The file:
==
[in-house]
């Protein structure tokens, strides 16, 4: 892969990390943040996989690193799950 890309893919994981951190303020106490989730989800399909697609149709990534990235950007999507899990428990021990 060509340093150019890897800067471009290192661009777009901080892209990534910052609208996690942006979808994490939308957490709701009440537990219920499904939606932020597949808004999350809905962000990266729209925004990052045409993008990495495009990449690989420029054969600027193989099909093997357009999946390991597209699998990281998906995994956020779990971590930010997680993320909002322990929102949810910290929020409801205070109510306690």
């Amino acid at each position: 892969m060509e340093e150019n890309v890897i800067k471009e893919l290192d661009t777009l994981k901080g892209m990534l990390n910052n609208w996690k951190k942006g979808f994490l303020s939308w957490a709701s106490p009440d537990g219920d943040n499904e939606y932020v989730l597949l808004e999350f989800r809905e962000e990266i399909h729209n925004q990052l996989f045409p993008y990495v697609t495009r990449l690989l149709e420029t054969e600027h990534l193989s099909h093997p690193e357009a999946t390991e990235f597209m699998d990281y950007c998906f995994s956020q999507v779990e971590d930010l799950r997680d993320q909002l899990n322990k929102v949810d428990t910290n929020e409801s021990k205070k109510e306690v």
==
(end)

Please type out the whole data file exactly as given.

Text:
[in-house]
């Protein structure tokens, strides 16, 4: 892969990390943040996989690193799950 890309893919994981951190303020106490989730989800399909697609149709990534990235950007999507899990428990021990 060509340093150019890897800067471009290192661009777009901080892209990534910052609208996690942006979808994490939308957490709701009440537990219920499904939606932020597949808004999350809905962000990266729209925004990052045409993008990495495009990449690989420029054969600027193989099909093997357009999946390991597209699998990281998906995994956020779990971590930010997680993320909002322990929102949810910290929020409801205070109510306690």
């Amino acid at each position: 892969m060509e340093e150019n890309v890897i800067k471009e893919l290192d661009t777009l994981k901080g892209m990534l990390n910052n609208w996690k951190k942006g979808f994490l303020s939308w957490a709701s106490p009440d537990g219920d943040n499904e939606y932020v989730l597949l808004e999350f989800r809905e962000e990266i399909h729209n925004q990052l996989f045409p993008y990495v697609t495009r990449l690989l149709e420029t054969e600027h990534l193989s099909h093997p690193e357009a999946t390991e990235f597209m699998d990281y950007c998906f995994s956020q999507v779990e971590d930010l799950r997680d993320q909002l899990n322990k929102v949810d428990t910290n929020e409801s021990k205070k109510e306690v």